But if you're pretending to be one of those things, then you don't deserve the bad treatment "those people" get, and readers/viewers can legitimately sympathize with you, and can equate you in their minds with the real ones who don't deserve it.

Creepy, ain't it.
firecat
Oct. 28th, 2003 07:31 pm (UTC)
they don't want to feature people who can be blamed for their lot

Right, that too.
nolly
Oct. 28th, 2003 12:08 pm (UTC)
There's also this factor: if you've always been X, it's hard to compare your experience to those who are not X. There are so many other variables involved. I never know how to answer when people ask "What was it like being a preacher's kid?" or "What was it like moving so often?", because I've never been anything else. I can talk about a couple of things I can clearly attribute to that, but other parts, I don't know whether they'd've been any different -- would I have had more friends if we hadn't moved around? Maybe. Maybe not. And so on.

Whereas someone who goes from not-X to X in a short time can more clearly contrast the two. It's not always a bad thing, though it's also not always done well. I remember as a child reading about Nelly Bly's investigation of the women's asylum, where she pretended to be insane in order to see what it was like inside. She was there for at least a week, if I recall.
red_frog
Oct. 28th, 2003 01:33 pm (UTC)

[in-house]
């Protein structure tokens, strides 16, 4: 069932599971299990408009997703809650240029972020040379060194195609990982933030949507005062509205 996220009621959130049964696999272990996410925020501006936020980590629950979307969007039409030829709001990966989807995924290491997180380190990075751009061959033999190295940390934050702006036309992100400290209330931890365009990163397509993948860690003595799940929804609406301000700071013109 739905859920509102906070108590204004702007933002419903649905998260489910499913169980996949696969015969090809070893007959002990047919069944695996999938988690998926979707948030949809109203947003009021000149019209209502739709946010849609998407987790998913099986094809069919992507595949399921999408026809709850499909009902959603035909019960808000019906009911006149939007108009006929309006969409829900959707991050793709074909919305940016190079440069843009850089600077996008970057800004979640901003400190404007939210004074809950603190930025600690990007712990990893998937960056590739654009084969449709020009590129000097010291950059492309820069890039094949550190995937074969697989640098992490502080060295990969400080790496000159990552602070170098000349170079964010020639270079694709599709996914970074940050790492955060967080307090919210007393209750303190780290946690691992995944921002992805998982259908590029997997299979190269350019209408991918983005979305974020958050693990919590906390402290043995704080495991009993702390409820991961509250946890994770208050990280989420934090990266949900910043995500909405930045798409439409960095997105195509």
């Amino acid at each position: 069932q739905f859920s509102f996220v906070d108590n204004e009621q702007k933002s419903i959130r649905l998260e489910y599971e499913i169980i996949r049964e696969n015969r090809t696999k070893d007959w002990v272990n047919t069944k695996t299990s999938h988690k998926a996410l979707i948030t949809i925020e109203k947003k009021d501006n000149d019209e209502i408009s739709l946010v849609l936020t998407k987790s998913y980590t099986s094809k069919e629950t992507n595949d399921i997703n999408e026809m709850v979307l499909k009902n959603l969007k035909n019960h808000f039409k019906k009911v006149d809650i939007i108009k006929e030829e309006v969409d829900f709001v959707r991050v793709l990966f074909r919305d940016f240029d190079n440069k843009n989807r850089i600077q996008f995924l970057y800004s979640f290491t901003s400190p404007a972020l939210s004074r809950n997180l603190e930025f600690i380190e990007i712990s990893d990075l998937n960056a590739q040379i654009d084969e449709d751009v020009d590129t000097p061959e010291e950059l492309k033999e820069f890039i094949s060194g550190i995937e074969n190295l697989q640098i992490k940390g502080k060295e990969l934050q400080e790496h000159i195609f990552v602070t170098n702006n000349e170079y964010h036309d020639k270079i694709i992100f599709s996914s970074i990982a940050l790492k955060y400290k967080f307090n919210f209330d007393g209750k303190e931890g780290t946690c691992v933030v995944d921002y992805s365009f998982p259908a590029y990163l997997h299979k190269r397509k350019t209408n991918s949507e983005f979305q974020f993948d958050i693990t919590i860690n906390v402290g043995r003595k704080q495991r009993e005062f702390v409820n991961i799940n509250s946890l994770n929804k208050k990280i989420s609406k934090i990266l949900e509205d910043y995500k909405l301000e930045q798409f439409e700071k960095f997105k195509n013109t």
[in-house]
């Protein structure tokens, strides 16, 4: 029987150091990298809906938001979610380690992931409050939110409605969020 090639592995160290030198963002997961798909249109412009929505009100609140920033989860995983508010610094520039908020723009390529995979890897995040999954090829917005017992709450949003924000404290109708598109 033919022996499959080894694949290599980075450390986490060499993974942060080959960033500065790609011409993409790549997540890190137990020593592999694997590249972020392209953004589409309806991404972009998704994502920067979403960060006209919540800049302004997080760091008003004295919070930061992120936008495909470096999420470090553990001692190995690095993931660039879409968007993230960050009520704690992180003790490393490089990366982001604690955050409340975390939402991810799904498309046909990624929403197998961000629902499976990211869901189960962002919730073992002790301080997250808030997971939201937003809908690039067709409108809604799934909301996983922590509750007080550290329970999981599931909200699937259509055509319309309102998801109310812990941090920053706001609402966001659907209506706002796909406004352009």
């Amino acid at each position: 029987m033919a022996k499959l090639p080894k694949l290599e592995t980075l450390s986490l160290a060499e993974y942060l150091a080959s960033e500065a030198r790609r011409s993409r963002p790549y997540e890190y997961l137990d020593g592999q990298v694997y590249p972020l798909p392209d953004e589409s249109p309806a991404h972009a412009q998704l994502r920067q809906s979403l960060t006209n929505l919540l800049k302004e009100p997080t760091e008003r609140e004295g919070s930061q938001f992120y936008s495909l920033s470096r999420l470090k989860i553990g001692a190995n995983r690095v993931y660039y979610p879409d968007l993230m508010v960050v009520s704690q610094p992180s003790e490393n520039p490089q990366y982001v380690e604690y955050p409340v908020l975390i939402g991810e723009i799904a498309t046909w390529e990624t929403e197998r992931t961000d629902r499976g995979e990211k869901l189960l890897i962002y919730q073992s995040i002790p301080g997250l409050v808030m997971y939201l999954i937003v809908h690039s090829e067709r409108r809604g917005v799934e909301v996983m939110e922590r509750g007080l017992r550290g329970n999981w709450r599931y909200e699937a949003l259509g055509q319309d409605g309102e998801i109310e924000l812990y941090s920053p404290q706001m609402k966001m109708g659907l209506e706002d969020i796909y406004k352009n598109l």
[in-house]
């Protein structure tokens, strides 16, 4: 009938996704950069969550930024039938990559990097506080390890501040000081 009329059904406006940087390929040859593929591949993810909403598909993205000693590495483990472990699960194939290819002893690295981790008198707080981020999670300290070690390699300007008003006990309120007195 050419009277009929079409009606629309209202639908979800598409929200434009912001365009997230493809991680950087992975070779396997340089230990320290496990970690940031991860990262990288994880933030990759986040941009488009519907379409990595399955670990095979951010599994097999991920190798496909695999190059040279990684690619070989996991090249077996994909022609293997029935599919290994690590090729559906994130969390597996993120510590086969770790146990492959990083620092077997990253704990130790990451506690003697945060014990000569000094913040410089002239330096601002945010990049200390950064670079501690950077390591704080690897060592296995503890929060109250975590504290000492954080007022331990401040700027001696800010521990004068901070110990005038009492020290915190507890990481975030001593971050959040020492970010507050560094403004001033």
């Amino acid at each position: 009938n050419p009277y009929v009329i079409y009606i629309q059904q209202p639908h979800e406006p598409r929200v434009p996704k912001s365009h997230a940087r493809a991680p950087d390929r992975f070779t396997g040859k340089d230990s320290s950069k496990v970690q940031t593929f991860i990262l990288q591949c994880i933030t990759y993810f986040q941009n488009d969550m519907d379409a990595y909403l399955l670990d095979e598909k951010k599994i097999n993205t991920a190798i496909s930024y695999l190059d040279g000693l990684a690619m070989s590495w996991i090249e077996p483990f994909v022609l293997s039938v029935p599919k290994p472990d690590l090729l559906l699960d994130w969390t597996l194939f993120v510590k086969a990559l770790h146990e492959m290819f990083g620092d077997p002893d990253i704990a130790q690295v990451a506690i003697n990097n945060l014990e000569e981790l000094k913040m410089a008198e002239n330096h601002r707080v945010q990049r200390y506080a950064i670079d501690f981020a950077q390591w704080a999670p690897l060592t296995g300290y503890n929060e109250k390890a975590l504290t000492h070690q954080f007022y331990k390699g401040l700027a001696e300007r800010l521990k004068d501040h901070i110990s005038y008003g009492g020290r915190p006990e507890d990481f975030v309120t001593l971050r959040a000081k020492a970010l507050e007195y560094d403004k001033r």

*nod*

I learned some very interesting things from the time I went out and tried to talk to a stranger when I had a face full of novocaine and the stranger thought I was retarded, and from when I cut my hair to an inch long and people began to cross the street to avoid me because a tall frowning woman with no hair and a biker jacket can look kind of scary.

Since both took me very much by surprise--I hadn't planned for these reactions--I may have gotten more out of it than a girl deliberately wearing a fat suit might have done.
(no subject) - adrian_turtle - Oct. 28th, 2003 04:21 pm (UTC) - Expand
(no subject) - nolly - Oct. 28th, 2003 05:18 pm (UTC) - Expand
(no subject) - adrian_turtle - Oct. 28th, 2003 04:23 pm (UTC) - Expand
(no subject) - adrian_turtle - Oct. 28th, 2003 04:23 pm (UTC) - Expand
(no subject) - adrian_turtle - Oct. 28th, 2003 04:35 pm (UTC) - Expand
(no subject) - adrian_turtle - Oct. 28th, 2003 04:36 pm (UTC) - Expand
(no subject) - firecat - Oct. 28th, 2003 07:34 pm (UTC) - Expand
epi_lj
Oct. 28th, 2003 12:52 pm (UTC)
You know, another thing is that I grew up as a fat teen (I started putting on weight after about third grade and was pretty heavy by the time I hit my teens) and although I did obviously angst about it, I didn't angst about it any more than anybody else did about their body, no matter the type. In fact, I think that the kids with really bad acne had it a thousand times worse. I actually had a pretty kickin' childhood and adolescence.
kightp
Oct. 28th, 2003 11:19 pm (UTC)
I don't want to play "rate your pain", but I honestly think it's worse for girls.
mittelbar
Oct. 28th, 2003 01:30 pm (UTC)
I don't have anything more interesting to say than "yer smarrt."

But you are.
kightp
Oct. 28th, 2003 11:17 pm (UTC)
I caught Shallow Hal out of the corner of my eye on an airplane flight.

I was so glad I hadn't rented their damned earphones. Oh, maybe there was a story of human love and understanding in there, but without the audio, it was one long fat joke.

This particular take on "reality" TV makes me cringe even most. What the producers don't seem to understand (or, on second thought, maybe they do) is that their version of reality ... isn't.
( 33 comments — Leave a comment )